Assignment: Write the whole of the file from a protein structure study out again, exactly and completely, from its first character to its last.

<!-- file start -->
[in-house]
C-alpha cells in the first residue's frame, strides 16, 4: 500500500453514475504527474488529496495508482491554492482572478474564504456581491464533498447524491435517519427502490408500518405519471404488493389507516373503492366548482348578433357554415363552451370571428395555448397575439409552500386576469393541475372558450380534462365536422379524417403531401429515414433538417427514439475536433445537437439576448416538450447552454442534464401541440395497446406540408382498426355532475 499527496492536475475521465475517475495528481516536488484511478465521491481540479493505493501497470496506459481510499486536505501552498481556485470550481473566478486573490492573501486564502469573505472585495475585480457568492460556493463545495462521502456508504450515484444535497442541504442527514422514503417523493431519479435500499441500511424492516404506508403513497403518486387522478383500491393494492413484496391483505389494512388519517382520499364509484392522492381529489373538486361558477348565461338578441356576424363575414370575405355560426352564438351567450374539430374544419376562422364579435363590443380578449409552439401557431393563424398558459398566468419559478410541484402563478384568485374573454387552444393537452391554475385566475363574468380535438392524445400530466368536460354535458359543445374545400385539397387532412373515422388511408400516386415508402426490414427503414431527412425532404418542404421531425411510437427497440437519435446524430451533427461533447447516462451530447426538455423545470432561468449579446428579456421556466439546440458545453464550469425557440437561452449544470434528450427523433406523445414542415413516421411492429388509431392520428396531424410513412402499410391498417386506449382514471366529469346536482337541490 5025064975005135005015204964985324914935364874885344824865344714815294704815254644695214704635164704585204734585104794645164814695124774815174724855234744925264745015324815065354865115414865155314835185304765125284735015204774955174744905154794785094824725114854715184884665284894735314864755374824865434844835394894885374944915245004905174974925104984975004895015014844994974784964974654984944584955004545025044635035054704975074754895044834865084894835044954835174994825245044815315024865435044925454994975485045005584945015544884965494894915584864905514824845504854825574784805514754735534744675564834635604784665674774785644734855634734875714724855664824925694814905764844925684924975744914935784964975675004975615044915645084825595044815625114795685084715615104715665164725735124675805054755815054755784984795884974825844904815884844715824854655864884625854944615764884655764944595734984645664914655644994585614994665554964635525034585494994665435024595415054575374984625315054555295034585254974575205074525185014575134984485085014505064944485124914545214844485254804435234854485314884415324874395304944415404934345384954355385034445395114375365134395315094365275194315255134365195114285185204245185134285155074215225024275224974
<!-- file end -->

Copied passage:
[in-house]
C-alpha cells in the first residue's frame, strides 16, 4: 500500500453514475504527474488529496495508482491554492482572478474564504456581491464533498447524491435517519427502490408500518405519471404488493389507516373503492366548482348578433357554415363552451370571428395555448397575439409552500386576469393541475372558450380534462365536422379524417403531401429515414433538417427514439475536433445537437439576448416538450447552454442534464401541440395497446406540408382498426355532475 499527496492536475475521465475517475495528481516536488484511478465521491481540479493505493501497470496506459481510499486536505501552498481556485470550481473566478486573490492573501486564502469573505472585495475585480457568492460556493463545495462521502456508504450515484444535497442541504442527514422514503417523493431519479435500499441500511424492516404506508403513497403518486387522478383500491393494492413484496391483505389494512388519517382520499364509484392522492381529489373538486361558477348565461338578441356576424363575414370575405355560426352564438351567450374539430374544419376562422364579435363590443380578449409552439401557431393563424398558459398566468419559478410541484402563478384568485374573454387552444393537452391554475385566475363574468380535438392524445400530466368536460354535458359543445374545400385539397387532412373515422388511408400516386415508402426490414427503414431527412425532404418542404421531425411510437427497440437519435446524430451533427461533447447516462451530447426538455423545470432561468449579446428579456421556466439546440458545453464550469425557440437561452449544470434528450427523433406523445414542415413516421411492429388509431392520428396531424410513412402499410391498417386506449382514471366529469346536482337541490 5025064975005135005015204964985324914935364874885344824865344714815294704815254644695214704635164704585204734585104794645164814695124774815174724855234744925264745015324815065354865115414865155314835185304765125284735015204774955174744905154794785094824725114854715184884665284894735314864755374824865434844835394894885374944915245004905174974925104984975004895015014844994974784964974654984944584955004545025044635035054704975074754895044834865084894835044954835174994825245044815315024865435044925454994975485045005584945015544884965494894915584864905514824845504854825574784805514754735534744675564834635604784665674774785644734855634734875714724855664824925694814905764844925684924975744914935784964975675004975615044915645084825595044815625114795685084715615104715665164725735124675805054755815054755784984795884974825844904815884844715824854655864884625854944615764884655764944595734984645664914655644994585614994665554964635525034585494994665435024595415054575374984625315054555295034585254974575205074525185014575134984485085014505064944485124914545214844485254804435234854485314884415324874395304944415404934345384954355385034445395114375365134395315094365275194315255134365195114285185204245185134285155074215225024275224974